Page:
Until very recently, I feel like I’ve been circling there ever since, desperately wondering how to achieve escape velocity.

an·a·mor·phic (anəˈˌmôrfik), adj. Style of film that looks distorted until the appropriate lens is applied to make it widescreen.

I’d rather have told Sonia how Hotel Lobby Coffee is a facsimile of the real thing — barely a notch above Auto Repair Shop Lobby Coffee — and still a very bad impression of Actual Coffee at that. But that would mean I’d have to admit that I, too, was a facsimile of the real thing. I was masquerading as someone who was smartly navigating and building a career. Truth be told, I just grabbed whatever opportunity came my way, no questions asked.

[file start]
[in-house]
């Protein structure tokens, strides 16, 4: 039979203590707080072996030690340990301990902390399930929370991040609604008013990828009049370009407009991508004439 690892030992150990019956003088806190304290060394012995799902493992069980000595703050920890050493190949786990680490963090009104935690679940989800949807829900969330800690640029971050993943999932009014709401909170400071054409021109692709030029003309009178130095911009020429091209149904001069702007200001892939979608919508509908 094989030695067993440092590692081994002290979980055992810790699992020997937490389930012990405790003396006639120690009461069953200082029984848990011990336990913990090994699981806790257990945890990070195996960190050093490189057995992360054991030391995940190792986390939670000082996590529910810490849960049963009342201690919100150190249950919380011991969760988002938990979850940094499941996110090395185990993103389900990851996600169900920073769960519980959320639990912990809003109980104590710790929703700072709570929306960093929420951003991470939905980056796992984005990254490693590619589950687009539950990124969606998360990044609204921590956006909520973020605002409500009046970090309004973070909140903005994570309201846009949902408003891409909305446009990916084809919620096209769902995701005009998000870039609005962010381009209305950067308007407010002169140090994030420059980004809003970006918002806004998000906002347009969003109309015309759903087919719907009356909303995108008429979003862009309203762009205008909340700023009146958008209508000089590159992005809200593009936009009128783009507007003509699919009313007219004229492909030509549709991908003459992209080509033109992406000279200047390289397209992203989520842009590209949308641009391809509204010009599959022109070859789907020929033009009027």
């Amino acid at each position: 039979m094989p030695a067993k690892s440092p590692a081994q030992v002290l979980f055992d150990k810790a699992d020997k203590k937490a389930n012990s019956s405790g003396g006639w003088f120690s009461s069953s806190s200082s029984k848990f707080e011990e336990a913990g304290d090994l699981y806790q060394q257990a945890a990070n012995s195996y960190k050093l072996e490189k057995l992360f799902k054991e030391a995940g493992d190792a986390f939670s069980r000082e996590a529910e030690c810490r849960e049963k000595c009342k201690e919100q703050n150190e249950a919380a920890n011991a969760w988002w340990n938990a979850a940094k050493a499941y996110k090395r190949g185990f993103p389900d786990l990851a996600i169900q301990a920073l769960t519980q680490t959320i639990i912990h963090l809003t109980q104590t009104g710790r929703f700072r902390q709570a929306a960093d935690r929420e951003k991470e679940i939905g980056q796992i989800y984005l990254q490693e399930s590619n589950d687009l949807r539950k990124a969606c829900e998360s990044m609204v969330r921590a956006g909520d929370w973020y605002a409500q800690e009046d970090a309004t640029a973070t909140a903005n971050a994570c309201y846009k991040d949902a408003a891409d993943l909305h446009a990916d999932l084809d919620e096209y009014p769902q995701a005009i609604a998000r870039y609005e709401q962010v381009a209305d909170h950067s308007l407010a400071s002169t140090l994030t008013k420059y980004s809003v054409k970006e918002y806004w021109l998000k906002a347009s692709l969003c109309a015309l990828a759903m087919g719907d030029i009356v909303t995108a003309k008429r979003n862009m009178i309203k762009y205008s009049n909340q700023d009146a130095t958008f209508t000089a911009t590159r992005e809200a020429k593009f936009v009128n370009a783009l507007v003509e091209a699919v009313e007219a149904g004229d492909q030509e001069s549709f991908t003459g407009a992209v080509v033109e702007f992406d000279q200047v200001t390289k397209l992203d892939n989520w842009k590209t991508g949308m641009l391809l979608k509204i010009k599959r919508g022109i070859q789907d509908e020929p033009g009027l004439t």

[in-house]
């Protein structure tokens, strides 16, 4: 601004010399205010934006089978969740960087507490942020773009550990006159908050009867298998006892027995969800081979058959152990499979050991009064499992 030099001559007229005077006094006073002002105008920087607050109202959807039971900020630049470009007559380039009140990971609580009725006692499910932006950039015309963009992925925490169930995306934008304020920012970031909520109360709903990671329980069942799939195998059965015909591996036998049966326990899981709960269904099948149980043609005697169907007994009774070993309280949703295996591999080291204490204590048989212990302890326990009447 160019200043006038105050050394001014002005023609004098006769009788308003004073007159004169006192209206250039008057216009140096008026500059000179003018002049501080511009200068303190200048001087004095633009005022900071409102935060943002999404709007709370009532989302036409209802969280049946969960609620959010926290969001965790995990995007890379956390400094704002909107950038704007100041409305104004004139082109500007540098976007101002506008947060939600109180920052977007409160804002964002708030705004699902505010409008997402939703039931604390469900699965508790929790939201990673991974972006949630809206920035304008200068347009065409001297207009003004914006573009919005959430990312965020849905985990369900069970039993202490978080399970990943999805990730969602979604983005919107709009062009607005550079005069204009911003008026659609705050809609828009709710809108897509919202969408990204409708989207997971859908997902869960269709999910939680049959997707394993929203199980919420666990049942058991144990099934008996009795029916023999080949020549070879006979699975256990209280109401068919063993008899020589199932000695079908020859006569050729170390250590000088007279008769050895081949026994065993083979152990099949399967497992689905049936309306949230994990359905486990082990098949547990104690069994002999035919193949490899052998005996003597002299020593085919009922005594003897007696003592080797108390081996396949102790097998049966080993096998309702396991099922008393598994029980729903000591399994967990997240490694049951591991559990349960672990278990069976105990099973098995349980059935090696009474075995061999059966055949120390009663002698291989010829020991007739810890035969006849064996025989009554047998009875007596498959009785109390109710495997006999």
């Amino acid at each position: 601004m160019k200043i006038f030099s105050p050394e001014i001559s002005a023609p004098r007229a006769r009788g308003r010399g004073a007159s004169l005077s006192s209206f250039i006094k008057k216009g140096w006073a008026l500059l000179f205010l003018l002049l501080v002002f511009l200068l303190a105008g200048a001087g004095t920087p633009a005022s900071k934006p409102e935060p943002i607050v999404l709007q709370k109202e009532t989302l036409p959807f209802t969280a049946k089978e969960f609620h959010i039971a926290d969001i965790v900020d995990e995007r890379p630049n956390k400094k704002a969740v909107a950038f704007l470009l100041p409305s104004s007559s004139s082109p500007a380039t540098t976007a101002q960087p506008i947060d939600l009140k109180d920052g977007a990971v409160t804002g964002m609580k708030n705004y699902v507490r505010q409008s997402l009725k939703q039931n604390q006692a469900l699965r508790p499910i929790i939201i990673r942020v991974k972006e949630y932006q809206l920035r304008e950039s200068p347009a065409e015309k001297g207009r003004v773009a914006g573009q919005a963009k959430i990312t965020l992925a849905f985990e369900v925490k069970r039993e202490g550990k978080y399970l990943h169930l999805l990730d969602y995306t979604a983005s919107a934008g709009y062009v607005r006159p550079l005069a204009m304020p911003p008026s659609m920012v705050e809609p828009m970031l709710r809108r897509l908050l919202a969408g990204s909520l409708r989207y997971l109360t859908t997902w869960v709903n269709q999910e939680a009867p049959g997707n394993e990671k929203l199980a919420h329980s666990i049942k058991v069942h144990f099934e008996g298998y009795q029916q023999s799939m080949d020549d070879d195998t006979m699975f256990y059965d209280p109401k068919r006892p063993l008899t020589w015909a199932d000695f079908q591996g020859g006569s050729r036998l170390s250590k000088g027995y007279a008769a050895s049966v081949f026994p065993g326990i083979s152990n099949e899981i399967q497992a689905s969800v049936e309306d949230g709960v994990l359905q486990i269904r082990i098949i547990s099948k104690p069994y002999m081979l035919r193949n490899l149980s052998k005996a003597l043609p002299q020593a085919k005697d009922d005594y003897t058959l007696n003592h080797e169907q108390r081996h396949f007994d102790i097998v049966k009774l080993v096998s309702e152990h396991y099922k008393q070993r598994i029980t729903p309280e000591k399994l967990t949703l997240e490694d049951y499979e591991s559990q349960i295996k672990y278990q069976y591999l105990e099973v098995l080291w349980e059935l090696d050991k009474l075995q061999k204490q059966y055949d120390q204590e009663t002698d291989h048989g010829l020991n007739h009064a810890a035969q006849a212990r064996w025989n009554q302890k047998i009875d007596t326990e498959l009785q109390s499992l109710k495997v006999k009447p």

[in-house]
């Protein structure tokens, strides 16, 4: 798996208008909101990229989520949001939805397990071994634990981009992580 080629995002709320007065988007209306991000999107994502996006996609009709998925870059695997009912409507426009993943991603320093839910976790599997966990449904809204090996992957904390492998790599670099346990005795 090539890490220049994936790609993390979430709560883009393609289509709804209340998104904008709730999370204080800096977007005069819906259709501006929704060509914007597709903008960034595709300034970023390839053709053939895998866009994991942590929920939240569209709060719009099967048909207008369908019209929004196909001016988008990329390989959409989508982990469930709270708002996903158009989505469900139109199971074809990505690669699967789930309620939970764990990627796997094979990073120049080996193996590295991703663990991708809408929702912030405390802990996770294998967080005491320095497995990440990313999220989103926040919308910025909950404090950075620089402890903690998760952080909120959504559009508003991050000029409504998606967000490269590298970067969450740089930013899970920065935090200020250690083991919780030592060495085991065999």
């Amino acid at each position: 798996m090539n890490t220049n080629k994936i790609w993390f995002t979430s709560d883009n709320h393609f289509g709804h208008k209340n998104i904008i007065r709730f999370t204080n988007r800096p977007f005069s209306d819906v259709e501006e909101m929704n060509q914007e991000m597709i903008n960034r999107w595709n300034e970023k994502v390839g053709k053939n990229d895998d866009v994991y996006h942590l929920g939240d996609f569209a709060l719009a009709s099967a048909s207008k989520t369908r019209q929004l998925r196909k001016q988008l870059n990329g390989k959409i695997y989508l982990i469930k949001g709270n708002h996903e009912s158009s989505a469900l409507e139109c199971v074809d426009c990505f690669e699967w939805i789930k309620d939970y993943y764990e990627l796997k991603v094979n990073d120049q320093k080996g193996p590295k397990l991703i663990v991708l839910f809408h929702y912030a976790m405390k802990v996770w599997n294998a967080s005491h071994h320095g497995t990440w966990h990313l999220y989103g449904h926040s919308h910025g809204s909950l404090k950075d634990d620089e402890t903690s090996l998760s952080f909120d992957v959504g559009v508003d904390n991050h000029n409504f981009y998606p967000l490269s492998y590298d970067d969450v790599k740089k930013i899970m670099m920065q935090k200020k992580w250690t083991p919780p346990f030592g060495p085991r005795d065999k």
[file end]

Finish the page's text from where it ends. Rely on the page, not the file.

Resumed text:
Maybe it’s the “Milan, Ohio” in me. Yeah, my postage-stamp of a hometown barely ranks a thousand people (and Thomas Edison’s birthplace), so jobs were few and far between. You learned to strike fast. So, when someone floated my name at the bank for a job I wasn’t necessarily qualified for nor even interested in, I’d just jump and take it with enthusiasm. I’d look at the job description weeks later. This scene from Tron is the best analogy for showing you how I made decisions. Sudden 90-degree angles at breakneck speed, lost in a CGI maze.

(Go ahead and watch the scene, by the way. I’ll wait. I’m unemployed, remember? I’ve got time.)

I guess this is to say that I always made the easy, fast decisions when it came to my career, never bothering to get some higher perspective on the maze.

By 18, I expected great things for myself. I’m not sure where or how or why this was the case, but I was hurtling forward with an unjustified swagger and some pretty poor assumptions about how life worked after high school. My big plan? Sure you want to hear? OK, here it was: